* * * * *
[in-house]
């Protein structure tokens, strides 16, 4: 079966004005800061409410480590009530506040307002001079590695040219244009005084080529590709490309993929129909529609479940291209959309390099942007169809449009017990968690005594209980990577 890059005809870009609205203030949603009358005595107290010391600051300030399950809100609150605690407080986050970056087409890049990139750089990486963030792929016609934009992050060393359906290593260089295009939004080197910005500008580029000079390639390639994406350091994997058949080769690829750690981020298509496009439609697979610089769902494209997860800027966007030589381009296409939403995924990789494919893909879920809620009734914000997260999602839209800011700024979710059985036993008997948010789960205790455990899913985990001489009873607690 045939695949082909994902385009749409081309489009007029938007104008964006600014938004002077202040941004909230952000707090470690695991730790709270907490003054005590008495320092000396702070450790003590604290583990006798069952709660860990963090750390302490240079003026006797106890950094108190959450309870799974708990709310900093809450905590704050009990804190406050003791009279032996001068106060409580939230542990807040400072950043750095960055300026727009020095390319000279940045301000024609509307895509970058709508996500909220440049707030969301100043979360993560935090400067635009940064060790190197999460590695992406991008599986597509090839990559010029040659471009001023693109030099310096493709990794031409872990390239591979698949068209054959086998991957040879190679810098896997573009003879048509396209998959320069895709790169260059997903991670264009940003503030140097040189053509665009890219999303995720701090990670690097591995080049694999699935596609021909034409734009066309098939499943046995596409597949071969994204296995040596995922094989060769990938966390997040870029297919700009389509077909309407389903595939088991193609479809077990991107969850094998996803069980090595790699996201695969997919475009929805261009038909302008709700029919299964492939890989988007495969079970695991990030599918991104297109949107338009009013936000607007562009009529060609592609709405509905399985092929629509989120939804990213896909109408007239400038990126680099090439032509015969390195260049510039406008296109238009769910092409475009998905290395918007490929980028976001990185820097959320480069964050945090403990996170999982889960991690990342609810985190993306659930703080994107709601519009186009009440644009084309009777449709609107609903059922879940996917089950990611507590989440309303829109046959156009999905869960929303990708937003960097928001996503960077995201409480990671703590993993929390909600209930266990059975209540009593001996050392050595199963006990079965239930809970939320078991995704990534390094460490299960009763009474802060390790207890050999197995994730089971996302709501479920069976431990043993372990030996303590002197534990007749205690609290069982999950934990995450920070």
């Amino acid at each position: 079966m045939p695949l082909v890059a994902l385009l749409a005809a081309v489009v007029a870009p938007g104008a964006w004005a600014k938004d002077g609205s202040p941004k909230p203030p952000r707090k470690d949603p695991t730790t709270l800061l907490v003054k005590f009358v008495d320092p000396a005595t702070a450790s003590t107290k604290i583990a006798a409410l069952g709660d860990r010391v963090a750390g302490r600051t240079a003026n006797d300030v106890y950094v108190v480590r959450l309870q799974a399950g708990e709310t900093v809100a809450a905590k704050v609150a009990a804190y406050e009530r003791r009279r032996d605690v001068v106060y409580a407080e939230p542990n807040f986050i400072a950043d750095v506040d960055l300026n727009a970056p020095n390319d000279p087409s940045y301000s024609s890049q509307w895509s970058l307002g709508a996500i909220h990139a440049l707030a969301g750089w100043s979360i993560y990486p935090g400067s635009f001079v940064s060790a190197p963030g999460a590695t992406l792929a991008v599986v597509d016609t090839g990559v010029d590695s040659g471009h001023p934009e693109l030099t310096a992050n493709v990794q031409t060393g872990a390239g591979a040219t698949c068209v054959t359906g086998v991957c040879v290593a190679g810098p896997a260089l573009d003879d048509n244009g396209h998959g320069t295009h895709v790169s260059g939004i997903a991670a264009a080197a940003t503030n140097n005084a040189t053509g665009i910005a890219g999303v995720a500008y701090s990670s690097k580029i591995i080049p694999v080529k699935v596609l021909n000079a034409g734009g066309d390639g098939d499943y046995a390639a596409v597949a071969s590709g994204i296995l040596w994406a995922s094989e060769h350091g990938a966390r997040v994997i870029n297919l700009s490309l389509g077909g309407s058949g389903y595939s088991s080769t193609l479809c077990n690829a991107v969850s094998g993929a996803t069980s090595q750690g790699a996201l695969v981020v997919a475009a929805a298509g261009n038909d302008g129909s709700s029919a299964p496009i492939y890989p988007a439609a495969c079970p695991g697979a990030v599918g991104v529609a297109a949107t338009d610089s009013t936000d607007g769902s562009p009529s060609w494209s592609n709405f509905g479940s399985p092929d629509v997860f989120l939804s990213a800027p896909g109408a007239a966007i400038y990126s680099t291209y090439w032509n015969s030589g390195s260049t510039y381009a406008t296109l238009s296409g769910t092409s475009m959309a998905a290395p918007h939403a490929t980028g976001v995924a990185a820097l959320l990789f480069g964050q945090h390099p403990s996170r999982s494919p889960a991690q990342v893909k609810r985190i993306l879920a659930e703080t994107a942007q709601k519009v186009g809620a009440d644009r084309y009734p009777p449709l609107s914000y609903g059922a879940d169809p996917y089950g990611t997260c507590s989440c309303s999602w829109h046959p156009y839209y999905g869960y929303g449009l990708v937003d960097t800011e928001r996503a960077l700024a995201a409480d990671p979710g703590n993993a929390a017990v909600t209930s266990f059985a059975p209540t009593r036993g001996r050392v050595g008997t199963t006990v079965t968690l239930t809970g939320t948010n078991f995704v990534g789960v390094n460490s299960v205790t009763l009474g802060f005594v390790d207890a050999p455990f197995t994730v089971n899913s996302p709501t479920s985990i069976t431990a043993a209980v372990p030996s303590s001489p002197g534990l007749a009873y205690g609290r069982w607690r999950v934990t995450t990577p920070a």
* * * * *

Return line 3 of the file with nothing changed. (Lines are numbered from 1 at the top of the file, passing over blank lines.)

């Amino acid at each position: 079966m045939p695949l082909v890059a994902l385009l749409a005809a081309v489009v007029a870009p938007g104008a964006w004005a600014k938004d002077g609205s202040p941004k909230p203030p952000r707090k470690d949603p695991t730790t709270l800061l907490v003054k005590f009358v008495d320092p000396a005595t702070a450790s003590t107290k604290i583990a006798a409410l069952g709660d860990r010391v963090a750390g302490r600051t240079a003026n006797d300030v106890y950094v108190v480590r959450l309870q799974a399950g708990e709310t900093v809100a809450a905590k704050v609150a009990a804190y406050e009530r003791r009279r032996d605690v001068v106060y409580a407080e939230p542990n807040f986050i400072a950043d750095v506040d960055l300026n727009a970056p020095n390319d000279p087409s940045y301000s024609s890049q509307w895509s970058l307002g709508a996500i909220h990139a440049l707030a969301g750089w100043s979360i993560y990486p935090g400067s635009f001079v940064s060790a190197p963030g999460a590695t992406l792929a991008v599986v597509d016609t090839g990559v010029d590695s040659g471009h001023p934009e693109l030099t310096a992050n493709v990794q031409t060393g872990a390239g591979a040219t698949c068209v054959t359906g086998v991957c040879v290593a190679g810098p896997a260089l573009d003879d048509n244009g396209h998959g320069t295009h895709v790169s260059g939004i997903a991670a264009a080197a940003t503030n140097n005084a040189t053509g665009i910005a890219g999303v995720a500008y701090s990670s690097k580029i591995i080049p694999v080529k699935v596609l021909n000079a034409g734009g066309d390639g098939d499943y046995a390639a596409v597949a071969s590709g994204i296995l040596w994406a995922s094989e060769h350091g990938a966390r997040v994997i870029n297919l700009s490309l389509g077909g309407s058949g389903y595939s088991s080769t193609l479809c077990n690829a991107v969850s094998g993929a996803t069980s090595q750690g790699a996201l695969v981020v997919a475009a929805a298509g261009n038909d302008g129909s709700s029919a299964p496009i492939y890989p988007a439609a495969c079970p695991g697979a990030v599918g991104v529609a297109a949107t338009d610089s009013t936000d607007g769902s562009p009529s060609w494209s592609n709405f509905g479940s399985p092929d629509v997860f989120l939804s990213a800027p896909g109408a007239a966007i400038y990126s680099t291209y090439w032509n015969s030589g390195s260049t510039y381009a406008t296109l238009s296409g769910t092409s475009m959309a998905a290395p918007h939403a490929t980028g976001v995924a990185a820097l959320l990789f480069g964050q945090h390099p403990s996170r999982s494919p889960a991690q990342v893909k609810r985190i993306l879920a659930e703080t994107a942007q709601k519009v186009g809620a009440d644009r084309y009734p009777p449709l609107s914000y609903g059922a879940d169809p996917y089950g990611t997260c507590s989440c309303s999602w829109h046959p156009y839209y999905g869960y929303g449009l990708v937003d960097t800011e928001r996503a960077l700024a995201a409480d990671p979710g703590n993993a929390a017990v909600t209930s266990f059985a059975p209540t009593r036993g001996r050392v050595g008997t199963t006990v079965t968690l239930t809970g939320t948010n078991f995704v990534g789960v390094n460490s299960v205790t009763l009474g802060f005594v390790d207890a050999p455990f197995t994730v089971n899913s996302p709501t479920s985990i069976t431990a043993a209980v372990p030996s303590s001489p002197g534990l007749a009873y205690g609290r069982w607690r999950v934990t995450t990577p920070a």